Sketch of a stone church, with bell tower, built in the 1800s.

Dear Cincinnatus

by Mike Roberts

During the mid-20th century, Alfred Segal wrote a column for the Cincinnati Post newspaper under the pseudonym of Cincinnatus. This column covered what was happening in the religious world of the city. A frequent contributor to the column was Reverend Albert Q. Perry of our own Universalist Church.

From the February 16, 1961 Post, Cincinnatus discusses “A Wedding and a Blessing”. He states that “The Rev. Albert Q. Perry of City Temple Universalist Church on Essex Place, Walnut Hills, sent Cincinnatus a report on a blessing he gave at a wedding party recently. It came from the minister’s weekly newsletter. It was none of those high social wedding receptions. It was taking place in a White Castle sandwich place…Perry explains, “There were the bride and groom and a carload of friends eating heartily of hamburgers and toasting the future with Cokes”, Mr. Perry tells Cincinnatus. “Silently I offered them my blessing: Bless, O Lord, these two whose life together is begun in circumstances of simplicity. If they may not afford champagne, grant unto them the greater intoxication of unselfish love. Make them to possess the richness of life, if not a life of riches. Grant them the security of moral faithfulness and seal their vows with the jewel of contentment…let them find enduring satisfaction in the worthiness of their children.”

Cincinnatus concludes by passing on the blessing to “all the many weddings which aren’t reported in the social columns of the local press.” He also recollects his own wedding not being reported in the newspaper long, long ago but that it turned out OK through all the long, long years since.

From the March 20, 1961 Cincinnati Post, Cincinnatus wrote about “Of Dying Without Publicity”. He states that “It’s the Rev. Albert Q. Perry of City Temple Universalist Church on Essex Place, Walnut Hills who is reminding Cincinnatus of all those people who don’t get their names in the papers when they die. (Though Cincinnatus himself won’t mind at all getting out of the world without the least notice in the press. He’ll be too dead to feel proud of any publicity.) The Reverend Perry in his weekly newsletter is comforting all those who may not be noticed in the newspaper when they die. He says ‘Blessed are those who live in obscurity, and whose deaths occur without public notice. For they are people who produce our food, who produce the goods which give us jobs, who see the beauty in sunsets, whose prayers are known only by God. Blessed are those who live in obscurity, for these are we, and we must bless one another in love.’ Cincinnatus hands the Rev. Perry’s philosophy on to all who may be worried about what the paper may be reporting about them after they are gone. Cincinnatus agrees with Rev. Perry that it doesn’t matter.”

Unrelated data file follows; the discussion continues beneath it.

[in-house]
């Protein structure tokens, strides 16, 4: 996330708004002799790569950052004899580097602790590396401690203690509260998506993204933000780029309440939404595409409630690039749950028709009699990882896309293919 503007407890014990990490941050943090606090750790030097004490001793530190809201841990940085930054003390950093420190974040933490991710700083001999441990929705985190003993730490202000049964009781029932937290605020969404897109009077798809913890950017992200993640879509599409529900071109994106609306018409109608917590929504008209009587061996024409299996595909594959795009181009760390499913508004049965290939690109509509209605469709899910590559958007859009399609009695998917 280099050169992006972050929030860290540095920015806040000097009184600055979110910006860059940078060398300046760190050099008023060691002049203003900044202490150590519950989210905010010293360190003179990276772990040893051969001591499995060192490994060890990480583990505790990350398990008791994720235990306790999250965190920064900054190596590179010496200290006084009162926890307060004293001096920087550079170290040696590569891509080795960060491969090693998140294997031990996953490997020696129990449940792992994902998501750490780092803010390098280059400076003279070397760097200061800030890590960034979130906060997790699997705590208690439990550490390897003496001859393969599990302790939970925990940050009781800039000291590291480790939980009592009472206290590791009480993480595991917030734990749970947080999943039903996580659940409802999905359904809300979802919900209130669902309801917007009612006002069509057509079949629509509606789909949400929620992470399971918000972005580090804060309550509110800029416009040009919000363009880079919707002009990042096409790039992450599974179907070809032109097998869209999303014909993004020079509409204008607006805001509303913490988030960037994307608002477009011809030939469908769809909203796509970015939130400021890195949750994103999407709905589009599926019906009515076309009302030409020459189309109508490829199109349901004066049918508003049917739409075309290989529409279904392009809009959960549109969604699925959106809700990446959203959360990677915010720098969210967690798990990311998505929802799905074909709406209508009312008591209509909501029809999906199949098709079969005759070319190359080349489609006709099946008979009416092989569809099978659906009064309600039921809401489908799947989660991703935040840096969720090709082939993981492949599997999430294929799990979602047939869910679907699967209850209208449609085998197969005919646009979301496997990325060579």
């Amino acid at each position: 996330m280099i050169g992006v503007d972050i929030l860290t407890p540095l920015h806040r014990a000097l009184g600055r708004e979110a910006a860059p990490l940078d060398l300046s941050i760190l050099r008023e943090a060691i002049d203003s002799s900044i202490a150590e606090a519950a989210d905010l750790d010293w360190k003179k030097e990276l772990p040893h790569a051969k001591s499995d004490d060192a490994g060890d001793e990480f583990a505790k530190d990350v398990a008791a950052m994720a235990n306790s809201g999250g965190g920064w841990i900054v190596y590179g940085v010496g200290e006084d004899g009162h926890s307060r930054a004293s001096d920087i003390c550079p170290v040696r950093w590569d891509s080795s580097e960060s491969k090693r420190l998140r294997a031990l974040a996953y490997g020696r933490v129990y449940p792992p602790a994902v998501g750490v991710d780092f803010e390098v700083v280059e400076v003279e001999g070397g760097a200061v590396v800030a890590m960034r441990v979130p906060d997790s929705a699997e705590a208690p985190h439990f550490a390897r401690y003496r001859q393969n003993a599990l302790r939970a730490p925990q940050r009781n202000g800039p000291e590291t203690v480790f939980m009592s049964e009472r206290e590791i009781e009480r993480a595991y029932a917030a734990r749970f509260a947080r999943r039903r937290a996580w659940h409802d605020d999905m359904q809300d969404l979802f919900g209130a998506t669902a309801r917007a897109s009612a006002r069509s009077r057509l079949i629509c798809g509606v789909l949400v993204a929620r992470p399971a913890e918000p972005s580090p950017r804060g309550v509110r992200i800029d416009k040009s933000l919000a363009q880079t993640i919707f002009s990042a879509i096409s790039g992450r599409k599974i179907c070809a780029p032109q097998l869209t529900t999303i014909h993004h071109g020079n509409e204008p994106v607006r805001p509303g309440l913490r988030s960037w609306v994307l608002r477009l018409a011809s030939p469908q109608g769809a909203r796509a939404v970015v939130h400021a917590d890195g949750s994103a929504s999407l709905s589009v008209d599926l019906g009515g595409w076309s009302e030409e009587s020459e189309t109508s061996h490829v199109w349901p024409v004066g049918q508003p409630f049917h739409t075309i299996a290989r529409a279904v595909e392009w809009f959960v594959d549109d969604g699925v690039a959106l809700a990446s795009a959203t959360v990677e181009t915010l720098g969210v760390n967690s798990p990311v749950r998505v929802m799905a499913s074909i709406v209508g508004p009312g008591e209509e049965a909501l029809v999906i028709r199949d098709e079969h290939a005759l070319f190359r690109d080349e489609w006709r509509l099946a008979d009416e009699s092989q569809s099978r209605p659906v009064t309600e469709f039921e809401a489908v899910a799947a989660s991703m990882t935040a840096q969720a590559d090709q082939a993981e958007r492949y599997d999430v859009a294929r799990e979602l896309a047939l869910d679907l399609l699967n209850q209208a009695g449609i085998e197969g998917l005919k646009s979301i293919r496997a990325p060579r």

In the March 30, 1961 issue of the Post, Cincinnatus refers to a letter received from Perry. He says that (Perry) is speaking to Cincinnatus about something he has planted in his heart toward Easter and another springtime. Oh, flowers already are up out of the earth…Cincinnatus himself only yesterday delighted in the sight of a tulip popping up.

The Rev. Perry looks forward hopefully toward seeds he has planted in his own garden, but he tells Cincinnatus about other seeds planted in his heart. “I have planted a hope in my heart… It’s a seed toward peace and good will growing up in the world… I may die tomorrow, surely I shall not survive 100 years but my hope is braver than my body.”

And he advises Cincinnatus and all the members of his congregation: “Come! Plant a hope in your heart! Share in the triumphant process of this springtime season and Easter festival”

Cincinnatus responds, “Well, Cincinnatus, who isn’t of the Reverend Perry’s church, goes along with him on the road of what religion is all about.”

On July 1, 1961, Cincinnatus reported that Reverend Perry and Clarke D. Wells would share the pulpit at the Universalist Church for three consecutive Sundays. They would conduct a series of pulpit conversations on the heritage of Universalism and Unitarianism. The two faiths had recently merged and the conversations were designed to acquaint the congregation with its enlarged heritage.

Two days before this post, Cincinnatus reported that Perry would be leaving the Walnut Hills Church. A friend who was a member of the church, Albert C. Jordan, a labor union official and former councilman reported to Cincinnatus that Perry would be leaving the church in September to take a pastorate in Providence, Rhode Island. The writer reminisced that Perry always spoke not of getting to heaven but rather of keeping the earth worthwhile for us to live in down here. He could only hope that Perry’s replacement would continue with his wisdom.

Image: City Temple Universalist Church on Essex Place, Walnut Hills, sketched 1963